Jaylen Brown has been sensational for the Boston Celtics throughout the playoffs, but although Boston’s fired on all cylinders, the outside reception doesn’t reflect the vibe inside TD Garden.

Boston’s ahead of Indiana, 3-0, in the Eastern Conference finals. In Game 2, Brown shifted the energy by going off for a game-high 40 points, which also matched a career playoff high for the three-time All-Star. Yet, instead of praise, the discourse Brown prompted was a point that even the 27-year-old questioned, courtesy of ESPN’s Stephen A. Smith.

“State your source,” Brown posted Sunday on the social media platform X.

Smith, a loose user of the term “source,” expanded on the claim that Brown’s demeanor and attitude aren’t received well across the league, therefore, it’s harmed the Celtics co-star’s marketability. Without anything other than a text message to reference, Smith publicized the notion of Brown’s character flaws ahead of Boston’s 114-111 win over the Pacers on Saturday night.

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“It’s not so much that he’s underrated, it’s that he’s just not liked because of his, ‘I am better than you,’ attitude,” Smith read off his phone on “First Take.” “He knows it. It’s the same reason he is not as marketable as he should be. That’s what an NBA source just sent me.”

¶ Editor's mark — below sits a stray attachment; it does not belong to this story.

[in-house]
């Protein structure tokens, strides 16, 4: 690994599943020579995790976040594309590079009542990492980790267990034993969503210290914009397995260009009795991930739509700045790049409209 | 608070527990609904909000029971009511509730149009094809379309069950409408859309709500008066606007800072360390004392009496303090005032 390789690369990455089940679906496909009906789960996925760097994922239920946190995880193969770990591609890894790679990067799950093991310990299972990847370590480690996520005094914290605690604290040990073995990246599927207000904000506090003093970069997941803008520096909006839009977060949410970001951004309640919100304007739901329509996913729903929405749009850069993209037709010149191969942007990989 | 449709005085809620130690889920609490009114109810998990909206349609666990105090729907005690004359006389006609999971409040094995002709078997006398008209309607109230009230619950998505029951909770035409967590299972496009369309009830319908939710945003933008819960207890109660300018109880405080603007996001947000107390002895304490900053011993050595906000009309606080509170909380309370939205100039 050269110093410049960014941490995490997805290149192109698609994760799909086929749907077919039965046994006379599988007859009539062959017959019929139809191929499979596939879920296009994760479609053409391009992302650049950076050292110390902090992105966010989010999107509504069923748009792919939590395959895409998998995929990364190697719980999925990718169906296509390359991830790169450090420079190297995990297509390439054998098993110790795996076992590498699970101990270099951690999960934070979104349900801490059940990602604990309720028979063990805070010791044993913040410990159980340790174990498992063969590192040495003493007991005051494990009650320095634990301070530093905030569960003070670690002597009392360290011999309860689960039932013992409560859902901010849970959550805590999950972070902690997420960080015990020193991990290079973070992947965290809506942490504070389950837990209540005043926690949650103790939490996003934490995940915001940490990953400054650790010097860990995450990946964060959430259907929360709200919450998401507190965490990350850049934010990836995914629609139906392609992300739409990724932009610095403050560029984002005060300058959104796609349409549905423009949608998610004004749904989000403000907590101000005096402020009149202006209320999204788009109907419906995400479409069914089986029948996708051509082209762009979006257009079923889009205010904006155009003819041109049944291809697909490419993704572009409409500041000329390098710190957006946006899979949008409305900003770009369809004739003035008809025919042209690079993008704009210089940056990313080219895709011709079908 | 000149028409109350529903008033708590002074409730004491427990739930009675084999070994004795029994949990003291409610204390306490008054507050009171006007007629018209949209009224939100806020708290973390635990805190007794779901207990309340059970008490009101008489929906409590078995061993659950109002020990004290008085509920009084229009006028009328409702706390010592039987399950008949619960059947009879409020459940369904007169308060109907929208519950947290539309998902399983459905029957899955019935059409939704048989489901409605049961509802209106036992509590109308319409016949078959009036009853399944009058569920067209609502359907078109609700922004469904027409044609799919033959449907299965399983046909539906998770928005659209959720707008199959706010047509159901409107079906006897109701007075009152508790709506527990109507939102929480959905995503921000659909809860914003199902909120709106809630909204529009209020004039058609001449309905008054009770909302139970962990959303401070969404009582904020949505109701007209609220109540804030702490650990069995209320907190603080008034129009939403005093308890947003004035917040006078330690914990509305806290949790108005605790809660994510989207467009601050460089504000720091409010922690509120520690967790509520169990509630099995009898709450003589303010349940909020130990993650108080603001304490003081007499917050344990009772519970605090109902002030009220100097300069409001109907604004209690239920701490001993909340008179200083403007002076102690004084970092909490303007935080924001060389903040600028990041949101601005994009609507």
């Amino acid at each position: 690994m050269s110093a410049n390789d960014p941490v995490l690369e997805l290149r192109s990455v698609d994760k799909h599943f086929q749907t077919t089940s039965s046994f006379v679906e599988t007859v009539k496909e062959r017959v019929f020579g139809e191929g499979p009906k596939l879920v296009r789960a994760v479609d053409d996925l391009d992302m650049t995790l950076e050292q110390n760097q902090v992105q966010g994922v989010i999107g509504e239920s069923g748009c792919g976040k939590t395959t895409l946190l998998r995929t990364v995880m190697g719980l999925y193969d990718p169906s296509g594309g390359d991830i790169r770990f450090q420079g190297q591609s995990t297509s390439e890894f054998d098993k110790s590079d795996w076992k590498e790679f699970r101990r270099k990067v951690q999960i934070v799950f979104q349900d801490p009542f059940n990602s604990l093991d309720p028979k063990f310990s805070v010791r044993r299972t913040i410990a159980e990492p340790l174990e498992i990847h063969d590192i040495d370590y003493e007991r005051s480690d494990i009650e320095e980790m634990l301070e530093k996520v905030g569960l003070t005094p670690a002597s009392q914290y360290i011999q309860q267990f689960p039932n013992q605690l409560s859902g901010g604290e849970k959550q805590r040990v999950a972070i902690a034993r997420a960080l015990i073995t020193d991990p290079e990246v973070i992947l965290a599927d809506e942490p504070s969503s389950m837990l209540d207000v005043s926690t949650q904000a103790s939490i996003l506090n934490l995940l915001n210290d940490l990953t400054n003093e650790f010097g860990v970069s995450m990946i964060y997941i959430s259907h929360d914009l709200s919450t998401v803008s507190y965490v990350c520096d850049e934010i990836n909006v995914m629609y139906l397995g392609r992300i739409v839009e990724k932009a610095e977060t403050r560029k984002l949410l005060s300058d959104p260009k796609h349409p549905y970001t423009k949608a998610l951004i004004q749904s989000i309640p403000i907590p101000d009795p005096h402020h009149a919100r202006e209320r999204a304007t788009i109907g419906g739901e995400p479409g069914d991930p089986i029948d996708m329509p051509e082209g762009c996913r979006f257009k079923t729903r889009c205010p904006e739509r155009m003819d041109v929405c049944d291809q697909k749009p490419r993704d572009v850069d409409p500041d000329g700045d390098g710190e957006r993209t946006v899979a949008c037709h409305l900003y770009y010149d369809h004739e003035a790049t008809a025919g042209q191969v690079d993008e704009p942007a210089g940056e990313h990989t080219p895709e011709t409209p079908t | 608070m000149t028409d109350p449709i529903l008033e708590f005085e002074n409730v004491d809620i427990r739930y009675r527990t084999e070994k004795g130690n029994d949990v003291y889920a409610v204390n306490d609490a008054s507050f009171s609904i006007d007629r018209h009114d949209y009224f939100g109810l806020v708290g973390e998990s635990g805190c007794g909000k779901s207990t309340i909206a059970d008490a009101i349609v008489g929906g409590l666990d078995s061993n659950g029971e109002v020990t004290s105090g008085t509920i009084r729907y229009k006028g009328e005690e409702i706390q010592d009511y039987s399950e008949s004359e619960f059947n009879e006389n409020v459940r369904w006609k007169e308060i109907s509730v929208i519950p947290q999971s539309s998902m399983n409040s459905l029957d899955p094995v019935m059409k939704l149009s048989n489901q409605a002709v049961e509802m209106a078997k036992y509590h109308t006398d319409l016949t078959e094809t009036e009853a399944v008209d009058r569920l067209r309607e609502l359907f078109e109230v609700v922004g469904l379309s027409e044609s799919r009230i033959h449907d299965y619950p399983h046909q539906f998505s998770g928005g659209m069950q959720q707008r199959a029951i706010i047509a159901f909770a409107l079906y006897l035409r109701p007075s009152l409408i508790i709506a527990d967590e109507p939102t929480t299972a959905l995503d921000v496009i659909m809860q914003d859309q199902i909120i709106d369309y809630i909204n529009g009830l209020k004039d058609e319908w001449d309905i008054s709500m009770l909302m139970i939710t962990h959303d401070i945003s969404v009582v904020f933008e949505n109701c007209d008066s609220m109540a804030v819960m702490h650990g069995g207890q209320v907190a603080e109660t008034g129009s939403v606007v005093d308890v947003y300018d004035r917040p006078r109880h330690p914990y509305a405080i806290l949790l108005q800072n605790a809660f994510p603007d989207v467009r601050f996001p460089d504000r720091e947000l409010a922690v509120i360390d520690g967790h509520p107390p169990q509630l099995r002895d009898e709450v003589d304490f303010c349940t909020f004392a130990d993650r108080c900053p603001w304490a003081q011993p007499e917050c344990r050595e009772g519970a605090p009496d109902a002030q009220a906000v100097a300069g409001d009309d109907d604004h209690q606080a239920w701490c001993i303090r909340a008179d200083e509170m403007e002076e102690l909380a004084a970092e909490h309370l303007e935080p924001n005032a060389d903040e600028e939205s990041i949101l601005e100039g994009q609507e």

There isn’t evidence to support or debunk Smith’s reporting, making the claim outsider gossip at the most.

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Basketball Hall of Famer Isiah Thomas, a mentor of Brown’s since his time as a student-athlete at UC Berkley, chimed in to defend the now-NBA star and (also) challenge the legitimacy of Smith’s report.

“(Brown) is 100 percent marketable and before you slander his name @stephenasmith tell your source to put their name on it or don’t speak on it. Let it be known,” Thomas published Sunday on X.

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The Celtics are used to the media scrutiny — warranted and unwarranted — after appearing in six of the last eight conference finals. Brown especially, after signing a record-breaking $304 million supermax extension with Boston, can silence the lousy postseason fodder with five more wins and a new banner hanging in the TD Garden rafters.

Featured image via Trevor Ruszkowski/USA TODAY Sports Images